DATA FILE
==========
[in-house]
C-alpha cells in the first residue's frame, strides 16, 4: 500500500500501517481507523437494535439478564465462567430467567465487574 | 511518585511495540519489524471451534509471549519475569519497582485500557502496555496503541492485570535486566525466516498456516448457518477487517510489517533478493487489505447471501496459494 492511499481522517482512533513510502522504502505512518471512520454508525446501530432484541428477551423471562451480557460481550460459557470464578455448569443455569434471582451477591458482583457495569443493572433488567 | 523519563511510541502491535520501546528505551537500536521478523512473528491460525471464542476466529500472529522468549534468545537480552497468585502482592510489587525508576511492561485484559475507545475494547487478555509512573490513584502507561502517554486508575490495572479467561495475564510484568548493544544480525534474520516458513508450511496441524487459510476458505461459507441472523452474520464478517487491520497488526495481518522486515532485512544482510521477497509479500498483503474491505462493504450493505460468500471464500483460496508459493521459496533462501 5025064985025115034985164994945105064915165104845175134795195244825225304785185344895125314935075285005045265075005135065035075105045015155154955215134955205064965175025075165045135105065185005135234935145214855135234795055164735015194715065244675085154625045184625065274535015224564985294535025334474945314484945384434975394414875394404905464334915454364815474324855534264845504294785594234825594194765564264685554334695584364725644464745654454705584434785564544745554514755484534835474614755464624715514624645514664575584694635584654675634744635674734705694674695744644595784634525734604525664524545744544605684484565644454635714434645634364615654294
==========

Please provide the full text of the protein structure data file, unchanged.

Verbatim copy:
[in-house]
C-alpha cells in the first residue's frame, strides 16, 4: 500500500500501517481507523437494535439478564465462567430467567465487574 | 511518585511495540519489524471451534509471549519475569519497582485500557502496555496503541492485570535486566525466516498456516448457518477487517510489517533478493487489505447471501496459494 492511499481522517482512533513510502522504502505512518471512520454508525446501530432484541428477551423471562451480557460481550460459557470464578455448569443455569434471582451477591458482583457495569443493572433488567 | 523519563511510541502491535520501546528505551537500536521478523512473528491460525471464542476466529500472529522468549534468545537480552497468585502482592510489587525508576511492561485484559475507545475494547487478555509512573490513584502507561502517554486508575490495572479467561495475564510484568548493544544480525534474520516458513508450511496441524487459510476458505461459507441472523452474520464478517487491520497488526495481518522486515532485512544482510521477497509479500498483503474491505462493504450493505460468500471464500483460496508459493521459496533462501 5025064985025115034985164994945105064915165104845175134795195244825225304785185344895125314935075285005045265075005135065035075105045015155154955215134955205064965175025075165045135105065185005135234935145214855135234795055164735015194715065244675085154625045184625065274535015224564985294535025334474945314484945384434975394414875394404905464334915454364815474324855534264845504294785594234825594194765564264685554334695584364725644464745654454705584434785564544745554514755484534835474614755464624715514624645514664575584694635584654675634744635674734705694674695744644595784634525734604525664524545744544605684484565644454635714434645634364615654294